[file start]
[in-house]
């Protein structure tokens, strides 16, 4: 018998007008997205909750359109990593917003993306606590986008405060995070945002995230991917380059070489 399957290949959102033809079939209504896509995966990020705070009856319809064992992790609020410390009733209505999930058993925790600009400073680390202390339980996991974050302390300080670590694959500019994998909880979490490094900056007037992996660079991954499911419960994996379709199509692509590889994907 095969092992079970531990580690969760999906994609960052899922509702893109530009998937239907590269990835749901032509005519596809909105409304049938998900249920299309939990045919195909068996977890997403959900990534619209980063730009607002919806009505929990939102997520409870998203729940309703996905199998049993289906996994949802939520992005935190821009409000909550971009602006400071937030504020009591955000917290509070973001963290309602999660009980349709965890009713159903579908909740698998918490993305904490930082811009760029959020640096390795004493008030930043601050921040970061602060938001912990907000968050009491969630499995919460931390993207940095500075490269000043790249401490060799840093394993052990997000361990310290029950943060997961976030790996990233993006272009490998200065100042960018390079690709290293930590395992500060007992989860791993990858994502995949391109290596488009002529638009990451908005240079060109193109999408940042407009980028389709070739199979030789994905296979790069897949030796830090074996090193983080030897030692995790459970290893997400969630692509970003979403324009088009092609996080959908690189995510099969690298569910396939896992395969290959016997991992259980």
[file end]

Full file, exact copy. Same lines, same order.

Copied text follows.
[in-house]
């Protein structure tokens, strides 16, 4: 018998007008997205909750359109990593917003993306606590986008405060995070945002995230991917380059070489 399957290949959102033809079939209504896509995966990020705070009856319809064992992790609020410390009733209505999930058993925790600009400073680390202390339980996991974050302390300080670590694959500019994998909880979490490094900056007037992996660079991954499911419960994996379709199509692509590889994907 095969092992079970531990580690969760999906994609960052899922509702893109530009998937239907590269990835749901032509005519596809909105409304049938998900249920299309939990045919195909068996977890997403959900990534619209980063730009607002919806009505929990939102997520409870998203729940309703996905199998049993289906996994949802939520992005935190821009409000909550971009602006400071937030504020009591955000917290509070973001963290309602999660009980349709965890009713159903579908909740698998918490993305904490930082811009760029959020640096390795004493008030930043601050921040970061602060938001912990907000968050009491969630499995919460931390993207940095500075490269000043790249401490060799840093394993052990997000361990310290029950943060997961976030790996990233993006272009490998200065100042960018390079690709290293930590395992500060007992989860791993990858994502995949391109290596488009002529638009990451908005240079060109193109999408940042407009980028389709070739199979030789994905296979790069897949030796830090074996090193983080030897030692995790459970290893997400969630692509970003979403324009088009092609996080959908690189995510099969690298569910396939896992395969290959016997991992259980």